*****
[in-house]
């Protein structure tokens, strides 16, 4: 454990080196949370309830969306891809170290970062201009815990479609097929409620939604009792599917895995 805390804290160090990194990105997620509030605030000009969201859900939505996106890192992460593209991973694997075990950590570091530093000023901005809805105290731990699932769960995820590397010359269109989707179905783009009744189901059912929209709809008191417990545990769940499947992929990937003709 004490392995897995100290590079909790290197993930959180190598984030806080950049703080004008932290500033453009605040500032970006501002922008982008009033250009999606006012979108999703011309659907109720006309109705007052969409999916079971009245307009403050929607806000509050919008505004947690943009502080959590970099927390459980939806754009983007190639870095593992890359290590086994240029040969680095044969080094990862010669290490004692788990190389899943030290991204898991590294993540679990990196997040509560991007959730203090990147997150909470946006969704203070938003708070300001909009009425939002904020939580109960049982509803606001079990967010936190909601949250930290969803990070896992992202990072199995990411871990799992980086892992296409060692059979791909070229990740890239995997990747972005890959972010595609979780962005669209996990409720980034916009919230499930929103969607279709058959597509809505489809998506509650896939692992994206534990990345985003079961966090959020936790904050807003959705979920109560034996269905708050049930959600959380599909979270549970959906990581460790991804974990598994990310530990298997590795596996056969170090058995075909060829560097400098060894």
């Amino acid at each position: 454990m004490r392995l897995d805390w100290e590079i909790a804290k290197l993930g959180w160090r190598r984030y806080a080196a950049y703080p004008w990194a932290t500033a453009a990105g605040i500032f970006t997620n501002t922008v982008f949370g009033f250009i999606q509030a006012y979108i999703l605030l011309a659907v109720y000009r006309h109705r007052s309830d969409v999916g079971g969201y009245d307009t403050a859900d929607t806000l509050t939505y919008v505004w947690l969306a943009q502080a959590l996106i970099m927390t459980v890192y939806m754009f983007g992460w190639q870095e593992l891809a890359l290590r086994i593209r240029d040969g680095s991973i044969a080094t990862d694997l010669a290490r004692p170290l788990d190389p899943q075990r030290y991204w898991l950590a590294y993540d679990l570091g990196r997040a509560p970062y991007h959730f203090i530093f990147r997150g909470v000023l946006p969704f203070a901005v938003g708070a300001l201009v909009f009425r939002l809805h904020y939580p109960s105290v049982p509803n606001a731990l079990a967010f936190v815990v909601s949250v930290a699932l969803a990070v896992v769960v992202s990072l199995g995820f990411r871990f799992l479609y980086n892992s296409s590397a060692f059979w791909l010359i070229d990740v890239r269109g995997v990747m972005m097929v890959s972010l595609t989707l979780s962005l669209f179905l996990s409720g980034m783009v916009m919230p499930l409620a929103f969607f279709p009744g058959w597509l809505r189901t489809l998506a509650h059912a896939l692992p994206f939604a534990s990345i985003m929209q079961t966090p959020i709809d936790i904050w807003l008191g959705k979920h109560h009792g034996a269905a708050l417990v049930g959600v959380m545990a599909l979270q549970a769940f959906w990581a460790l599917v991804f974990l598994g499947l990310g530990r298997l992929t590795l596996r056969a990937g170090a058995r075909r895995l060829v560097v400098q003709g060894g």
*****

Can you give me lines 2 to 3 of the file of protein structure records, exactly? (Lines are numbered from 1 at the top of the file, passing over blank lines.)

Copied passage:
């Protein structure tokens, strides 16, 4: 454990080196949370309830969306891809170290970062201009815990479609097929409620939604009792599917895995 805390804290160090990194990105997620509030605030000009969201859900939505996106890192992460593209991973694997075990950590570091530093000023901005809805105290731990699932769960995820590397010359269109989707179905783009009744189901059912929209709809008191417990545990769940499947992929990937003709 004490392995897995100290590079909790290197993930959180190598984030806080950049703080004008932290500033453009605040500032970006501002922008982008009033250009999606006012979108999703011309659907109720006309109705007052969409999916079971009245307009403050929607806000509050919008505004947690943009502080959590970099927390459980939806754009983007190639870095593992890359290590086994240029040969680095044969080094990862010669290490004692788990190389899943030290991204898991590294993540679990990196997040509560991007959730203090990147997150909470946006969704203070938003708070300001909009009425939002904020939580109960049982509803606001079990967010936190909601949250930290969803990070896992992202990072199995990411871990799992980086892992296409060692059979791909070229990740890239995997990747972005890959972010595609979780962005669209996990409720980034916009919230499930929103969607279709058959597509809505489809998506509650896939692992994206534990990345985003079961966090959020936790904050807003959705979920109560034996269905708050049930959600959380599909979270549970959906990581460790991804974990598994990310530990298997590795596996056969170090058995075909060829560097400098060894």
């Amino acid at each position: 454990m004490r392995l897995d805390w100290e590079i909790a804290k290197l993930g959180w160090r190598r984030y806080a080196a950049y703080p004008w990194a932290t500033a453009a990105g605040i500032f970006t997620n501002t922008v982008f949370g009033f250009i999606q509030a006012y979108i999703l605030l011309a659907v109720y000009r006309h109705r007052s309830d969409v999916g079971g969201y009245d307009t403050a859900d929607t806000l509050t939505y919008v505004w947690l969306a943009q502080a959590l996106i970099m927390t459980v890192y939806m754009f983007g992460w190639q870095e593992l891809a890359l290590r086994i593209r240029d040969g680095s991973i044969a080094t990862d694997l010669a290490r004692p170290l788990d190389p899943q075990r030290y991204w898991l950590a590294y993540d679990l570091g990196r997040a509560p970062y991007h959730f203090i530093f990147r997150g909470v000023l946006p969704f203070a901005v938003g708070a300001l201009v909009f009425r939002l809805h904020y939580p109960s105290v049982p509803n606001a731990l079990a967010f936190v815990v909601s949250v930290a699932l969803a990070v896992v769960v992202s990072l199995g995820f990411r871990f799992l479609y980086n892992s296409s590397a060692f059979w791909l010359i070229d990740v890239r269109g995997v990747m972005m097929v890959s972010l595609t989707l979780s962005l669209f179905l996990s409720g980034m783009v916009m919230p499930l409620a929103f969607f279709p009744g058959w597509l809505r189901t489809l998506a509650h059912a896939l692992p994206f939604a534990s990345i985003m929209q079961t966090p959020i709809d936790i904050w807003l008191g959705k979920h109560h009792g034996a269905a708050l417990v049930g959600v959380m545990a599909l979270q549970a769940f959906w990581a460790l599917v991804f974990l598994g499947l990310g530990r298997l992929t590795l596996r056969a990937g170090a058995r075909r895995l060829v560097v400098q003709g060894g």